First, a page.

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Feature Article - October 2011

Maintenance Series: Aquatics

What's in the Water?
Prevent Problems With Proper Pool Maintenance

By Dawn Klingensmith


Customers are picky and sometimes persnickety. Generally, their high standards for comfort and cleanliness keep managers of recreational facilities on their toes.

That may be true of fitness facilities, but swimming pools seem to be a different story.

Folks who would never tolerate a dirty shower stall at the gym will happily swim in murky pool water. "People swim in lakes and rivers, and those are cloudy," so they don't necessarily see cloudy water as a possible health risk, said Tom Lachocki, CEO of the National Swimming Pool Foundation in Colorado Springs, Colo.

Of course, "The expectation should be that you should see the bottom of the pool," he added.

Apparently, that was not an expectation of guests at the now-infamous public swimming pool in Fall River, Mass., where a dead body at the bottom of the deep end went undetected by lifeguards, health inspectors and swimmers for two days in June. Before the grisly discovery, a health inspector's report noted the water was "cloudy"; it was later determined that the pool should not have been open to the public with such poor water quality. In the wake of 36-year-old Marie Joseph's death, ruled an accidental drowning, several state employees were disciplined or fired.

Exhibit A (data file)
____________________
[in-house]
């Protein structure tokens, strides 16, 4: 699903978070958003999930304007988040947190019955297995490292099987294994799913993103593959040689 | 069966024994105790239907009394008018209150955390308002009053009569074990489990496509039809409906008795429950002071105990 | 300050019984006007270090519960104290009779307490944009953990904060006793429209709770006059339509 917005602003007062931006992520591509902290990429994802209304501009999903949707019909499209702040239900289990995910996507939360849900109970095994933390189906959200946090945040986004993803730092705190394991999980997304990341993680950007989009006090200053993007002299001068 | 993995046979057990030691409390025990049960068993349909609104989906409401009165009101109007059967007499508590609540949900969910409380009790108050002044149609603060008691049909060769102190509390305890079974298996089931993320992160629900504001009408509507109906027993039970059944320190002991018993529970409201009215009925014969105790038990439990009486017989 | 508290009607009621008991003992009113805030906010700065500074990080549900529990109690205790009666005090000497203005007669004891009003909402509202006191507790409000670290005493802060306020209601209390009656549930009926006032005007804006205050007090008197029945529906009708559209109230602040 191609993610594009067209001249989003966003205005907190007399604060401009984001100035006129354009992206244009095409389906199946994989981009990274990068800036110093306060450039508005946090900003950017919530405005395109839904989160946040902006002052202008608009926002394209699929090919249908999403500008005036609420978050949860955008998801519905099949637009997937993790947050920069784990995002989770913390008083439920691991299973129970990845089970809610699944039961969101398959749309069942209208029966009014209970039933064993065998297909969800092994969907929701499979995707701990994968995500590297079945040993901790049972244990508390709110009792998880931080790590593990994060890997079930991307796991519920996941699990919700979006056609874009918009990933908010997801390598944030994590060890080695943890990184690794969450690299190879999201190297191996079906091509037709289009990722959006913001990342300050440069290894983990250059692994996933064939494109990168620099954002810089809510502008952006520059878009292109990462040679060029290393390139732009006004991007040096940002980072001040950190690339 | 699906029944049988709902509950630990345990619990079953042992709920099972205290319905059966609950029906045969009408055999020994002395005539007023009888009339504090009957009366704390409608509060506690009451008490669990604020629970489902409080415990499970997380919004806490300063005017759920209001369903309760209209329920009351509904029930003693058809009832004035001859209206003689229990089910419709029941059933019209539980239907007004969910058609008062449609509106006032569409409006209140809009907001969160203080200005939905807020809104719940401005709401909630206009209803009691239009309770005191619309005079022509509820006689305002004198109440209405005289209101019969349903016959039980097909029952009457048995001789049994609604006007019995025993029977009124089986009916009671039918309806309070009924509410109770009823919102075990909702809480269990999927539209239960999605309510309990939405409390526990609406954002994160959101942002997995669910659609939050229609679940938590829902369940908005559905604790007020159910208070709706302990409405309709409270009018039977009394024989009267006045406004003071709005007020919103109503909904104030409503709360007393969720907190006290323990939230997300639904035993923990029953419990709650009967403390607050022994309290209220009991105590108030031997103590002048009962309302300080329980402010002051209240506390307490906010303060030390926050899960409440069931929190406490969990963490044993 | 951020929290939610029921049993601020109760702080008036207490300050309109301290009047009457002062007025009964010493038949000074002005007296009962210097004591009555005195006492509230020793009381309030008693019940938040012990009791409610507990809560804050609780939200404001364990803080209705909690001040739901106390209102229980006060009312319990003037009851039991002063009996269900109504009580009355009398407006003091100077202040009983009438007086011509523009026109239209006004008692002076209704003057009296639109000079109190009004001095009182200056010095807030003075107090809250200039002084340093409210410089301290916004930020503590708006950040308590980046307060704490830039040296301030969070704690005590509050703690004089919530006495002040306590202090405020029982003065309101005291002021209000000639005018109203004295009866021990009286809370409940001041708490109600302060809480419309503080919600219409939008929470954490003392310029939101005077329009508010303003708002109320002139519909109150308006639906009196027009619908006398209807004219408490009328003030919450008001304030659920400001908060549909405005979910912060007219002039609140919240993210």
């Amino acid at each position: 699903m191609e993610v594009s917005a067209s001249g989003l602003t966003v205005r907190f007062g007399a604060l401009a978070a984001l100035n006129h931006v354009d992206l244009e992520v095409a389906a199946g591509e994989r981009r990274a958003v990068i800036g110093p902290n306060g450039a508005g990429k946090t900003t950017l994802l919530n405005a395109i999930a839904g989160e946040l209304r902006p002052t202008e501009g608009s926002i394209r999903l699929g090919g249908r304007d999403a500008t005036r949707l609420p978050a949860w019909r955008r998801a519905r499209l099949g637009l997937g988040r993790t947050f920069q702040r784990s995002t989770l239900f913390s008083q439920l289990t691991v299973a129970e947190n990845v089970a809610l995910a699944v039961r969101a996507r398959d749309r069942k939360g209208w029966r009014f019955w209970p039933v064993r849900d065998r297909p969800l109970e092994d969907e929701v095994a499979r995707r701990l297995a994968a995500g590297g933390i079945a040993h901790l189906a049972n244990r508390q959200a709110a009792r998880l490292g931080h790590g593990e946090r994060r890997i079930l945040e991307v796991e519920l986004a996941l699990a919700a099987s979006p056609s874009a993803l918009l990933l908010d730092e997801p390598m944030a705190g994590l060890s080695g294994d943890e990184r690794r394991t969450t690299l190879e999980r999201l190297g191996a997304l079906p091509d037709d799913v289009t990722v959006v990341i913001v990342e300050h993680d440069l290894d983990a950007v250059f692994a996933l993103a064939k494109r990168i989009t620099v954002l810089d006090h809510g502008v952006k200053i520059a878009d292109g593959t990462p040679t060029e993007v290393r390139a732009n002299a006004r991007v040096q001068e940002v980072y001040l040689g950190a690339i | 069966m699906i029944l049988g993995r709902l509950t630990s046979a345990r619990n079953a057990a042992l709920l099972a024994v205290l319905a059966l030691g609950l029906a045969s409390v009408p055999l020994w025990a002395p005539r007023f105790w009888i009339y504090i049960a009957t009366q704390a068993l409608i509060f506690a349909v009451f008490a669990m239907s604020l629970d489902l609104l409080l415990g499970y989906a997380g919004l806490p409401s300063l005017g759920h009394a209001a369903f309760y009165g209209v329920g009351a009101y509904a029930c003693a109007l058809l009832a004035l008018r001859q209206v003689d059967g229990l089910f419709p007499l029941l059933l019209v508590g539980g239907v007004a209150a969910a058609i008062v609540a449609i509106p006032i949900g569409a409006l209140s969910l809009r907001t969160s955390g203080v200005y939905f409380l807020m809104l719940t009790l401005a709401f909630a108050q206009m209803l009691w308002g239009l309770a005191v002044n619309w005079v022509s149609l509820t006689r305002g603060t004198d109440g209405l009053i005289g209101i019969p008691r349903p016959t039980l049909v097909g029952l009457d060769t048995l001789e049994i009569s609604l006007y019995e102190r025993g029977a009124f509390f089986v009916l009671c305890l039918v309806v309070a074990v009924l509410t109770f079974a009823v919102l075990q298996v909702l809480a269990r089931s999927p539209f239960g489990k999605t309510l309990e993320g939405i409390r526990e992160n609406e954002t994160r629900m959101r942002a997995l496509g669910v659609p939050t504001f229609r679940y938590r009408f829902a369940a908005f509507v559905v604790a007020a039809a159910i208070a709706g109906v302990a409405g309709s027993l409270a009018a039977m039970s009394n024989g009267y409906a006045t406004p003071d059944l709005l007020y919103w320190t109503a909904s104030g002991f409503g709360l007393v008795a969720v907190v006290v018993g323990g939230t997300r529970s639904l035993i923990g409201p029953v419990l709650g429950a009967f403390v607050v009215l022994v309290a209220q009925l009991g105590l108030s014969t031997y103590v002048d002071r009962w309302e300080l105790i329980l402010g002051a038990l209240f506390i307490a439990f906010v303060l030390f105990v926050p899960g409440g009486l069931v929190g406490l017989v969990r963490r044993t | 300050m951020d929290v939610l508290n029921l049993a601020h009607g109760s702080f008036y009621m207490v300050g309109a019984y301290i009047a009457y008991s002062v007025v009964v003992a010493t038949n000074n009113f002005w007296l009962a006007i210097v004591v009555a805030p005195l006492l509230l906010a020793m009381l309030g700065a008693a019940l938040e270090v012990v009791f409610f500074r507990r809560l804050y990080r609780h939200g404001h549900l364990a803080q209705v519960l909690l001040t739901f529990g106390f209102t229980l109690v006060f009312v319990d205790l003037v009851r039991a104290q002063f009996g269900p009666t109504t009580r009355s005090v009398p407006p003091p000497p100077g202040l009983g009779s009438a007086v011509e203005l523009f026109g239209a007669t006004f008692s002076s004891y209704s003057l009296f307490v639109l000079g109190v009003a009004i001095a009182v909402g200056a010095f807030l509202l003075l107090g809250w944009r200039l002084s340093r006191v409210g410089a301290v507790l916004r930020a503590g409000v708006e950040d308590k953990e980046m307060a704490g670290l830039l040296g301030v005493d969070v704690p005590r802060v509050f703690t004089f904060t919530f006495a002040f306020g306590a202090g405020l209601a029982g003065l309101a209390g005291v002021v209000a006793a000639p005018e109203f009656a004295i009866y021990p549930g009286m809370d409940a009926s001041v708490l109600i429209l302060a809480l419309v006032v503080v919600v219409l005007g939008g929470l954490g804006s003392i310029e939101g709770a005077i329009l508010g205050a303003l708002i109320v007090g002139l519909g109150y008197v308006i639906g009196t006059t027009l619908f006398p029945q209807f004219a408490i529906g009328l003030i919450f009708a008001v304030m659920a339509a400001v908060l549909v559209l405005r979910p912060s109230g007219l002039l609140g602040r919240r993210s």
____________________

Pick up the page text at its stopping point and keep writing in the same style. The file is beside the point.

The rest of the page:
Not only is murky water a sign of imbalanced water chemistry, which poses a health hazard, but "cloudy water also increases the risk of drowning because you can't see someone in distress," Lachocki said.

Even if swimmers don't understand the health risks associated with poorly treated water, it still seems surprising that the opacity of the pool didn't have a sufficient enough "ick" factor to turn patrons away. But apparently, pool users can stomach a lot of "ick."

In his years as a pool professional, Trevor Sherwood has seen it all, including a family who refused to vacate the pool after a baby's diaper ripped open and released its contents into the water. The family patriarch had taken the day off to swim with his kids, so by golly, they were going to swim. Pool management "had to call 911 to get the family out," said Sherwood, owner of Pool Operation Management in Brick, N.J.

"If there's a fecal accident or the water is too cloudy to see the main drain, the pool needs to be shut down immediately," said Sherwood, adding that clients of his company who fail to do so forfeit their contracts.

Since pool operators can't count on patrons or even health inspectors to sound an alarm when maintenance is subpar, the onus is on each operator to have responsible, trained staff and procedures in place to ensure the pool is safe, comfortable and inviting.

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